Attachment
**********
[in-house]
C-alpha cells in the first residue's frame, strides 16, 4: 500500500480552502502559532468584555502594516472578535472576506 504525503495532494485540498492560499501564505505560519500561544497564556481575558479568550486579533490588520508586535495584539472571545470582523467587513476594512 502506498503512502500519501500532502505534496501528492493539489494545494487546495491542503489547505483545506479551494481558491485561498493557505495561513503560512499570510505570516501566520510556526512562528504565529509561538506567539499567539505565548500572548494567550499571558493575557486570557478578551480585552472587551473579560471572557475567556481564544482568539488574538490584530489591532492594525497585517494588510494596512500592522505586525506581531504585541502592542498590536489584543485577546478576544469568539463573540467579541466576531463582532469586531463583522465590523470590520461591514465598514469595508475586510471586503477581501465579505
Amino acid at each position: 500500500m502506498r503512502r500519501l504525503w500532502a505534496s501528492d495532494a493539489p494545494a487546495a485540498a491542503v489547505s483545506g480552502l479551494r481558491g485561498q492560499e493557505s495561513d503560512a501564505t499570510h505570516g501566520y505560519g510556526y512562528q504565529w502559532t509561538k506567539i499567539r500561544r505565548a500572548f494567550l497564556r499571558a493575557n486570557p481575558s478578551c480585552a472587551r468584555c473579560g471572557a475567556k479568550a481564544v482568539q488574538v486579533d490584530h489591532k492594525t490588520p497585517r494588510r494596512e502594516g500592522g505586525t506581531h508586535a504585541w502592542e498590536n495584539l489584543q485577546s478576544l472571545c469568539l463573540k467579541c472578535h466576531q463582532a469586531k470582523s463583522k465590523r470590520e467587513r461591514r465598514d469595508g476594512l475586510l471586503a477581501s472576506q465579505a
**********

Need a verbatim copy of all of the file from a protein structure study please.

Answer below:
[in-house]
C-alpha cells in the first residue's frame, strides 16, 4: 500500500480552502502559532468584555502594516472578535472576506 504525503495532494485540498492560499501564505505560519500561544497564556481575558479568550486579533490588520508586535495584539472571545470582523467587513476594512 502506498503512502500519501500532502505534496501528492493539489494545494487546495491542503489547505483545506479551494481558491485561498493557505495561513503560512499570510505570516501566520510556526512562528504565529509561538506567539499567539505565548500572548494567550499571558493575557486570557478578551480585552472587551473579560471572557475567556481564544482568539488574538490584530489591532492594525497585517494588510494596512500592522505586525506581531504585541502592542498590536489584543485577546478576544469568539463573540467579541466576531463582532469586531463583522465590523470590520461591514465598514469595508475586510471586503477581501465579505
Amino acid at each position: 500500500m502506498r503512502r500519501l504525503w500532502a505534496s501528492d495532494a493539489p494545494a487546495a485540498a491542503v489547505s483545506g480552502l479551494r481558491g485561498q492560499e493557505s495561513d503560512a501564505t499570510h505570516g501566520y505560519g510556526y512562528q504565529w502559532t509561538k506567539i499567539r500561544r505565548a500572548f494567550l497564556r499571558a493575557n486570557p481575558s478578551c480585552a472587551r468584555c473579560g471572557a475567556k479568550a481564544v482568539q488574538v486579533d490584530h489591532k492594525t490588520p497585517r494588510r494596512e502594516g500592522g505586525t506581531h508586535a504585541w502592542e498590536n495584539l489584543q485577546s478576544l472571545c469568539l463573540k467579541c472578535h466576531q463582532a469586531k470582523s463583522k465590523r470590520e467587513r461591514r465598514d469595508g476594512l475586510l471586503a477581501s472576506q465579505a